Do such passion arise out of nowhere?

I would like to think they don’t. There needs to be a trigger somewhere that sets the ball rolling and parents need to realize this right in the beginning. I know of my friend who read and shared the articles of National Geographic with her two sons right through their childhood.  Now the older son is an environmental sculptor and the younger son is following his dream studying Environmental Science.

That’s just one example. For me, I think I know what triggered my interest in the theatre. It’s very silly but absolutely relevant. In Class I , I think, I had been selected to play a character in the action song ‘Old Mac Donald’ but because I fell ill thereafter and was absent for a couple of days I found myself  shifted to the chorus. So when all the lucky friends who were doing the characters had nice costumes and make-up, I had to console myself with just a dab of lipstick applied by a sympathetic  Miss who liked me a little. Ever since then I was drawn to the theatre and make-up like a moth to the candle.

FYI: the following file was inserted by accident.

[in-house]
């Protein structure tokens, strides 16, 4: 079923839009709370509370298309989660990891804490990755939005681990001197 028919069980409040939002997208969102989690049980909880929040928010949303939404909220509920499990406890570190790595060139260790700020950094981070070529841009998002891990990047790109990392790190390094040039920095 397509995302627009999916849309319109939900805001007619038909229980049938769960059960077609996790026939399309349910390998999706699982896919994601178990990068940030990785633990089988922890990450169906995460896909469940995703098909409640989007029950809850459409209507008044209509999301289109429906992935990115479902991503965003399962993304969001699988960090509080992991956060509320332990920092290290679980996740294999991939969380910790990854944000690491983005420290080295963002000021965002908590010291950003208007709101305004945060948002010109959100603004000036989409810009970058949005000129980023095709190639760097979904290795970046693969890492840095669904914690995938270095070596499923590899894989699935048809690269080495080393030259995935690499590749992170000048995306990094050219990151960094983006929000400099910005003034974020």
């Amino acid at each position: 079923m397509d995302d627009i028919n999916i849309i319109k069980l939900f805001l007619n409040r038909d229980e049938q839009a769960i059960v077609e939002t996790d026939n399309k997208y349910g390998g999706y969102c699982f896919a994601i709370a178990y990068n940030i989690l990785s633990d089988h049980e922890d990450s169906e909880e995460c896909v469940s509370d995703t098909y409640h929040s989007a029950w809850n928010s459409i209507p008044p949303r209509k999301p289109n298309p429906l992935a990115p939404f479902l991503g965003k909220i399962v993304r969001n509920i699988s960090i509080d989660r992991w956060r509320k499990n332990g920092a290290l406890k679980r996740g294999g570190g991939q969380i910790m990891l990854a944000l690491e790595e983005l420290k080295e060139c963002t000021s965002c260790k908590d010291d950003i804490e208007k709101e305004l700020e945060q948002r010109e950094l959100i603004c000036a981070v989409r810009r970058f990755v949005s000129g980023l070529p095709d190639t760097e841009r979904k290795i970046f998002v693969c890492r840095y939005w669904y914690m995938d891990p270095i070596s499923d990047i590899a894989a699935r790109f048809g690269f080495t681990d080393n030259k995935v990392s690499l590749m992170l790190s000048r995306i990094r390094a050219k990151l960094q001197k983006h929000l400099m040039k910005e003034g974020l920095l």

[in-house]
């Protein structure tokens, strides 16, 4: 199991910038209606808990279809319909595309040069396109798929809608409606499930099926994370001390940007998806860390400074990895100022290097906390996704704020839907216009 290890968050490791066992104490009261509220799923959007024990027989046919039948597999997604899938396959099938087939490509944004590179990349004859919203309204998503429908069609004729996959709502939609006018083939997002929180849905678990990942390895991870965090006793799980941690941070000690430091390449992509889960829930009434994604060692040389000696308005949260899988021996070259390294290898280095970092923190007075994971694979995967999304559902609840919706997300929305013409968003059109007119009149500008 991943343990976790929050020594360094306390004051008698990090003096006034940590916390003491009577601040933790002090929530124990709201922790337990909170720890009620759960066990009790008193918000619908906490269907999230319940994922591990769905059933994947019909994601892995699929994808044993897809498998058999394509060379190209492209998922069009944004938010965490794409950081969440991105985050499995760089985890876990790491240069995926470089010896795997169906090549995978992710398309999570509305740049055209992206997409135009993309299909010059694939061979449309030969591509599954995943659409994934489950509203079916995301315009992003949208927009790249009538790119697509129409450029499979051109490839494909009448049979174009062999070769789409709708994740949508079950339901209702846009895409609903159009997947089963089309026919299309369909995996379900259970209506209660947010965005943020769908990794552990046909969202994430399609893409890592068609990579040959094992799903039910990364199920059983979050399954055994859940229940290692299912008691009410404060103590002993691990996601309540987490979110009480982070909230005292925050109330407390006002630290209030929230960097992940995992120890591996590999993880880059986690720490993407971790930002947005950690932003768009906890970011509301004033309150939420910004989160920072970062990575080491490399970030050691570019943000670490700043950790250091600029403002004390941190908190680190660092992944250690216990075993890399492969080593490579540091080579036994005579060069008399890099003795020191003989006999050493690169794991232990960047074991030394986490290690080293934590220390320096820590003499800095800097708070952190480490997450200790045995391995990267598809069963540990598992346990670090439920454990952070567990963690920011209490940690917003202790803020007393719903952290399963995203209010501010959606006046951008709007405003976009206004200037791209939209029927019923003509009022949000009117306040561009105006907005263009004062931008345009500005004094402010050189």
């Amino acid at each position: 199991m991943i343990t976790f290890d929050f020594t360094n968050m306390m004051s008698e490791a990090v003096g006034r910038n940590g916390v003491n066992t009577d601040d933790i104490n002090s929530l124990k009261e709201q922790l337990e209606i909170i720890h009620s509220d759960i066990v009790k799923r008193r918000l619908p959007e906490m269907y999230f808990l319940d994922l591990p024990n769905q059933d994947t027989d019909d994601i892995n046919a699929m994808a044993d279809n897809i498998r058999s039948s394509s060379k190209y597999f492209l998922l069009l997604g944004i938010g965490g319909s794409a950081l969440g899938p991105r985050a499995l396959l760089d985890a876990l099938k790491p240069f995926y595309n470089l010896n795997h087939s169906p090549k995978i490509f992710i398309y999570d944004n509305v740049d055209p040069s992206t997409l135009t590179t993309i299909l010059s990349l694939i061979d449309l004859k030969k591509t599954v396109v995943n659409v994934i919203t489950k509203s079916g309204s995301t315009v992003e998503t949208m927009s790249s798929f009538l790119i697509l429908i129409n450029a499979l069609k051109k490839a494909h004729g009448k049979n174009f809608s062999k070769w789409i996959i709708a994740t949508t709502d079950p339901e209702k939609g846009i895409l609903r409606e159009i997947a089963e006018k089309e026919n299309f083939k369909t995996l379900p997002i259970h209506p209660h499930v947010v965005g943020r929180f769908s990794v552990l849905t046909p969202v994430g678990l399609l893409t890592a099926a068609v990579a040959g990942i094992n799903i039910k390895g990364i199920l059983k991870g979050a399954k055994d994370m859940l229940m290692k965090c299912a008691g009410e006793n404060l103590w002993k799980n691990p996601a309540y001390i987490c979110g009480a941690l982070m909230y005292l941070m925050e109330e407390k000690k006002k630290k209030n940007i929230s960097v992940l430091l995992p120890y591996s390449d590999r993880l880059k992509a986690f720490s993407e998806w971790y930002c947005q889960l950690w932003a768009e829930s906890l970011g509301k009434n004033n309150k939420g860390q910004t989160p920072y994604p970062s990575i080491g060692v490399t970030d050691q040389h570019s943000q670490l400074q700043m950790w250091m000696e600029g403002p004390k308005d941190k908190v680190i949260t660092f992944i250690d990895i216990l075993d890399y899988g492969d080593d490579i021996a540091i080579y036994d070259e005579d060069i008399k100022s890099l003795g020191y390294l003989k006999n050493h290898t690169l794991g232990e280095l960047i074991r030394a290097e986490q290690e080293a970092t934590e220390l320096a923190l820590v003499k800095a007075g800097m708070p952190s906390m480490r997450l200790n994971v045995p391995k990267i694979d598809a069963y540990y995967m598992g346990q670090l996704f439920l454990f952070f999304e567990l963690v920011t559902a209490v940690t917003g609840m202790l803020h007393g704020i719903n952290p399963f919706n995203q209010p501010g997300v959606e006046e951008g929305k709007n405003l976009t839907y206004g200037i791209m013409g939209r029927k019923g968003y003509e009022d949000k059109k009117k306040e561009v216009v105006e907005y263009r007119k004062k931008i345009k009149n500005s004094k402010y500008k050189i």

That is what passion is all about . Have I been able to explain it a little? Yes? Good.

But for those who still fail to get it  here’s what T.S. Eliot thinks … and I echo after him :

“It is obvious that we can no more explain a passion to a person who has never experienced it than we can explain light to the blind.”